After an en­joy­able tour of the mill’s interior, we headed out­side to a small pic­nic area lo­cated just up­stream. Set in a beau­ti­ful wooded glade and equipped with a pic­nic ta­ble, the site was serene. As my daugh­ter looked for signs of brook trout in a nearby pool, the only sounds were the oc­ca­sional chirps of birds and the bab­bling of the stream as it tum­bled its way to the dam be­low. As we re­laxed there, I re­flected on the in­ge­nu­ity of the nine­teenth-cen­tury en­gi­neer­ing on dis­play at the mill. Fea­tur­ing four sets of grind­stones, pow­ered by wa­ter and con­nected by a tan­gle of whirring leather belts, the en­tire op­er­a­tion was de­signed, in­cred­i­bly, to be run by a sin­gle miller.

Even­tu­ally, it was time to re­turn to my par­ents’ home near Pug­wash, Nova Sco­tia. En route, we de­cided to stop off in Tatamagouche for a bite. While there, we couldn’t re­sist the chance to ride on the “Tata-nooga Choo Choo” — a mo­tor­ized twenty-eight-seat “road train” that of­fers tours of the town’s main at­trac­tions, in­clud­ing a his­toric train sta­tion and a for­mer cream­ery.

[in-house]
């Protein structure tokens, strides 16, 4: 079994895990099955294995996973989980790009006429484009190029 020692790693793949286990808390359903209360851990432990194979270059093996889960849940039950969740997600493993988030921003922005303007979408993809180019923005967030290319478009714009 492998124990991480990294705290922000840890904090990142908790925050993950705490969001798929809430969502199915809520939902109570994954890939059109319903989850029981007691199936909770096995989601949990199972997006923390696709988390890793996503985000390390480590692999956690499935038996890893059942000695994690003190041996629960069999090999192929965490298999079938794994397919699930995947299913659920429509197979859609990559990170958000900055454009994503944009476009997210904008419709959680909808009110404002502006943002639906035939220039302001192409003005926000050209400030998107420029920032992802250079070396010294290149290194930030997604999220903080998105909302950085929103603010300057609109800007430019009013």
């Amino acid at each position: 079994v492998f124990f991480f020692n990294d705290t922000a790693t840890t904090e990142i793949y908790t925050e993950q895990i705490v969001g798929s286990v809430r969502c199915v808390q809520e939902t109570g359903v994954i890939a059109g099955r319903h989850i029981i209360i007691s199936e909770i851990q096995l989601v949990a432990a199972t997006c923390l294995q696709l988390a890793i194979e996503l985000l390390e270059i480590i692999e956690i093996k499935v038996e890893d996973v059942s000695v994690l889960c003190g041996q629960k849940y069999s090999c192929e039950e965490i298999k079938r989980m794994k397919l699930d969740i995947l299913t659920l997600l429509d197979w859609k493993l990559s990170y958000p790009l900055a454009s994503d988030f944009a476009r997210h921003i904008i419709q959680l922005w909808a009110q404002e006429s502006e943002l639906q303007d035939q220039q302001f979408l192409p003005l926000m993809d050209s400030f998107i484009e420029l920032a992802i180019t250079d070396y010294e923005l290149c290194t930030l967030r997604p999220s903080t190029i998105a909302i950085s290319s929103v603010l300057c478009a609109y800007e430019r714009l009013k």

The train sta­tion was of par­tic­u­lar in­ter­est be­cause it has been trans­formed into an inn. Built in 1887, the sta­tion of­fered pas­sen­ger ser­vice un­til 1960 and once hosted a Gov­er­nor Gen­eral of Canada, Lord Aberdeen. In the 1980s, the sta­tion was re­stored by lo­cal train en­thu­si­ast and busi­ness­man James LeFresne. Over the years, LeFresne has pur­chased at least nine ca­booses and box­cars and trans­formed them into sleep­ing units for guests of his Train Sta­tion Inn. Vis­i­tors can also rent the Sta­tion Master’s Suite, lo­cated in the sta­tion it­self, which in­cludes three bed­rooms, each equipped with pri­vate bath­rooms.